Discrimination against trans and gender diverse people because of their gender identity falls under the prohibited ground of sex in the Human Rights Act (HRA). Discrimination is unlawful when it occurs in an area of public life set out in the HRA and there is no relevant exception. These areas of public life include the provision of goods and services (including sport and recreation services) and employment (including the employment of coaches and referees). In addition, the University cannot unlawfully discriminate against trans and gender diverse people because of their gender identity when exercising any of its public powers or functions, including when developing or implementing its policies. 

Gender identity means a person’s internal sense of being male, female, something other, in between or agender. A person’s gender identity may or may not correspond with their sex assigned at birth.

Gender diverse refers to people who do not identify as exclusively female or male, whose gender identity and/or gender expression is outside the female/male binary. Some alternative terms used are genderqueer, gender non-conforming or non-binary. Where the University Sport and Recreation Centre’s teams, activities, or facilities only provide binary (male or female) options, any trans and gender diverse people (including those who identify as non-binary) may choose which option better matches and accommodates their gender identity and/or expression. 

Gender expression means the external presentation of one’s gender. This can be expressed through one’s name, clothing, behaviour, hairstyle, voice or any other way. A person’s gender expression may or may not conform to socially defined behaviours and characteristics typically associated with being either solely masculine or feminine.

Sex assigned at birth means the sex recorded on a person’s birth certificate and/or other official identification documents at birth. 

Staff member refers to an individual employed by the University on a full or part-time basis

Transgender (or trans) refers to someone whose gender identity does not exclusively align with their sex assigned at birth. This term is often used as an umbrella term, recognising that people may describe themselves in many ways including by using indigenous terms.

For example, trans people might describe themselves as transgender, transsexual, trans man, trans woman, gender diverse, genderqueer or non-binary. The term ‘trans woman’ refers to a trans person assigned a male sex at birth who identifies as a woman. Similarly, the term ‘trans man’ refers to a trans person assigned a female sex at birth who identifies as a man. 

Indigenous terms to Aotearoa / New Zealand include tāhine for transgender, whakawahine for trans women and tangata ira tane for trans men. Many Māori trans people identify with the umbrella indigenous term takatāpui that encompasses all Māori of diverse gender identities, sex characteristics, or sexualities.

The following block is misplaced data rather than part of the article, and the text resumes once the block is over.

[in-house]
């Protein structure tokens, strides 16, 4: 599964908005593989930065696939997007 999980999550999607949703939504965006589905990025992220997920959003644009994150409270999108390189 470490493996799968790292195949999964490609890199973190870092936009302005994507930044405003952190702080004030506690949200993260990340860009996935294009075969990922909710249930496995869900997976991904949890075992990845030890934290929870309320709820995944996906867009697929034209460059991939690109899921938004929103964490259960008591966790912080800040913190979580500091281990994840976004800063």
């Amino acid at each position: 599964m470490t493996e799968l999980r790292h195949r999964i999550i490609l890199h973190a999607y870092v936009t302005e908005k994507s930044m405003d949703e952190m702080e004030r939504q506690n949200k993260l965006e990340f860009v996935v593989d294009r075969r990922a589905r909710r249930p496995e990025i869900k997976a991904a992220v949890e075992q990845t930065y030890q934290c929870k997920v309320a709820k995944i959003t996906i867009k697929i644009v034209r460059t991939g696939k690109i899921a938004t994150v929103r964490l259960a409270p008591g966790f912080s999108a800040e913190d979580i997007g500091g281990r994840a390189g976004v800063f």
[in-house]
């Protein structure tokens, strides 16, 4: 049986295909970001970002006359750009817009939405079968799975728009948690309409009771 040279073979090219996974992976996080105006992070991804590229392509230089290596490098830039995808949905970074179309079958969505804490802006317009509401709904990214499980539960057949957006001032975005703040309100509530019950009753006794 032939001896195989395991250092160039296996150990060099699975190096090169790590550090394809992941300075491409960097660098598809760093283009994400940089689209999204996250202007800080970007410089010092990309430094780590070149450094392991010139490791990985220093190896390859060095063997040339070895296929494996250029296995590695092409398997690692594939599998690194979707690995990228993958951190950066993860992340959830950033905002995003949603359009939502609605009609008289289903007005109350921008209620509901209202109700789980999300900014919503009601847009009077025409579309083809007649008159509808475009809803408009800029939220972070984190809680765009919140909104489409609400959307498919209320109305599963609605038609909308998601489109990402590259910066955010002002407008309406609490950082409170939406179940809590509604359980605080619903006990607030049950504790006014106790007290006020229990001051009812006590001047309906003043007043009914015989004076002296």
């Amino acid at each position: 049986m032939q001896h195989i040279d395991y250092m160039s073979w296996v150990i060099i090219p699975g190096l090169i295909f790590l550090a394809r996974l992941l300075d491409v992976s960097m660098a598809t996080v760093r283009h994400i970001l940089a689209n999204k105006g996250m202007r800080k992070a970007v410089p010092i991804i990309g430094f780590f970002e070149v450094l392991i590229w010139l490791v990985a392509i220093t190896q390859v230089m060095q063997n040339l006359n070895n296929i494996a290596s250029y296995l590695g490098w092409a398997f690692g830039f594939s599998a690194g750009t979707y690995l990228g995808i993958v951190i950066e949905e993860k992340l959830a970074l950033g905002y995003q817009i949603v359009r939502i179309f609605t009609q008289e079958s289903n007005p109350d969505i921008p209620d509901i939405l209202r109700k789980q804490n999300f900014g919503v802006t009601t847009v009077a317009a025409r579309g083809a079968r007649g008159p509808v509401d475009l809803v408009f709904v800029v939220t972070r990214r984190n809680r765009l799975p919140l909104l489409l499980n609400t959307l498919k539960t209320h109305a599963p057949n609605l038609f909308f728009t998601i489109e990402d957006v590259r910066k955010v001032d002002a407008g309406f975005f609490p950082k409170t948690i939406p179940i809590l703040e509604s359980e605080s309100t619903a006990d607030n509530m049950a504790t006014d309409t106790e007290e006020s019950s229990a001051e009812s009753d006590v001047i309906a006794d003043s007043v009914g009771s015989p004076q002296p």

Pacific cultural terms used by trans feminine people, including in New Zealand, include fa’afafine (Samoa and Tokelau), fakaleiti / leiti (Tonga), fakafifine (Niue), akava’ine (Cook Islands), vakasalewalewa (Fiji), palopa (Papua New Guinea) and mahu (Tahiti and Hawaii). One Pacific cultural term for trans masculine people is fa’afatama (Samoa).  Fa’atamaloais also sometimes used as an alternative term.

‘Trans and gender diverse’ are used together in these guidelines as a broad umbrella term that includes people whose gender identity and/or expression differs from their sex assigned at birth. It recognises that not all gender diverse people identify as trans and that many trans people may identify as male or female rather than as gender diverse. 

Transitioning (or gender affirmation) refers to steps taken by trans or gender diverse people to affirm their gender. This process and level of change sought is different for every trans or gender diverse person. Transition steps may be social, legal and/or medical. For example, a trans person may change the type of clothes they wear, their hairstyle, or the pronoun they use, to match their gender. Legal steps could include changing one’s name or gender on official documents. For some people, transitioning involves medical treatment, such as hormones and/or surgeries, to change one’s body to match one’s gender.  

University means the University of Auckland and includes all subsidiaries.

University community includes all staff members (whether permanent, temporary or part time), honorary staff, students (whether full time or part time), contractors, subcontractors, consultants, alumni, associates, business partners or official visitors or guests of members of the University or UniServices.

University sport and recreation means activities undertaken at or by the University Sport and Recreation Centre. 

Document management and control

Content manager: Director Student Equity

Owner: Pro Vice-Chancellor (Equity)

Approved by: Pro Vice-Chancellor (Equity)

Date approved: 02 July 2020

Review date: 02 July 2023